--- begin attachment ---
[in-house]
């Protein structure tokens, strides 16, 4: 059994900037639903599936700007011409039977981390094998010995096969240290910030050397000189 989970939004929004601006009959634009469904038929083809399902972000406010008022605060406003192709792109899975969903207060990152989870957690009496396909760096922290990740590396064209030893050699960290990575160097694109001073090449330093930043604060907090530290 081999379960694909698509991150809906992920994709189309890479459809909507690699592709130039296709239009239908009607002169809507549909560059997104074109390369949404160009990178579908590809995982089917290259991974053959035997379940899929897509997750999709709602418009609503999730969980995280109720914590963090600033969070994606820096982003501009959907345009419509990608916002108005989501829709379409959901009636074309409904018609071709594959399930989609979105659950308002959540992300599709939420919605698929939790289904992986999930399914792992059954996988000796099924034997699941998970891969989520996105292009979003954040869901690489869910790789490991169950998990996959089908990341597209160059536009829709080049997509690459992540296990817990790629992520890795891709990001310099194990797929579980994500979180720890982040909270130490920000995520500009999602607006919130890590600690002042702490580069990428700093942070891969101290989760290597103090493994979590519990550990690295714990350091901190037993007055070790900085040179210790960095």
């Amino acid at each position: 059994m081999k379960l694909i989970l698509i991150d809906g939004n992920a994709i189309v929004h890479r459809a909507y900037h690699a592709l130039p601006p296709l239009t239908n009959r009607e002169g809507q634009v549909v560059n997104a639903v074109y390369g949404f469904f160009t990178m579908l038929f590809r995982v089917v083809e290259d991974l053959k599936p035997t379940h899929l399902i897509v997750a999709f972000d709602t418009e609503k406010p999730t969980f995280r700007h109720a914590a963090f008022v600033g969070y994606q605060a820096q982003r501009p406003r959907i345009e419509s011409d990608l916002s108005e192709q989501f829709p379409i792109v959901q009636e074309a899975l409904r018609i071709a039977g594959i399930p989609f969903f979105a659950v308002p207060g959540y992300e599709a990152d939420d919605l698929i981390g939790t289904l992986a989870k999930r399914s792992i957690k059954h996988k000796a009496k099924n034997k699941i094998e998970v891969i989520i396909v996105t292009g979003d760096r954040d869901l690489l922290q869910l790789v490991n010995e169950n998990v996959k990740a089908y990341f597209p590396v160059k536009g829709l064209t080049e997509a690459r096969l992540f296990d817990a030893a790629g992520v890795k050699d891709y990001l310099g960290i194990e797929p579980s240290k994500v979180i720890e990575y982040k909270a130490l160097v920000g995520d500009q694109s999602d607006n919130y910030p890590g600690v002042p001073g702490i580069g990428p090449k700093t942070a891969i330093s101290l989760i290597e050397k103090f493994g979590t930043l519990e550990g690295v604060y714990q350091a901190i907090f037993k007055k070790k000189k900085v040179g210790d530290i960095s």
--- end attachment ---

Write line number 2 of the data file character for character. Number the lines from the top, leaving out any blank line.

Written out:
């Protein structure tokens, strides 16, 4: 059994900037639903599936700007011409039977981390094998010995096969240290910030050397000189 989970939004929004601006009959634009469904038929083809399902972000406010008022605060406003192709792109899975969903207060990152989870957690009496396909760096922290990740590396064209030893050699960290990575160097694109001073090449330093930043604060907090530290 081999379960694909698509991150809906992920994709189309890479459809909507690699592709130039296709239009239908009607002169809507549909560059997104074109390369949404160009990178579908590809995982089917290259991974053959035997379940899929897509997750999709709602418009609503999730969980995280109720914590963090600033969070994606820096982003501009959907345009419509990608916002108005989501829709379409959901009636074309409904018609071709594959399930989609979105659950308002959540992300599709939420919605698929939790289904992986999930399914792992059954996988000796099924034997699941998970891969989520996105292009979003954040869901690489869910790789490991169950998990996959089908990341597209160059536009829709080049997509690459992540296990817990790629992520890795891709990001310099194990797929579980994500979180720890982040909270130490920000995520500009999602607006919130890590600690002042702490580069990428700093942070891969101290989760290597103090493994979590519990550990690295714990350091901190037993007055070790900085040179210790960095």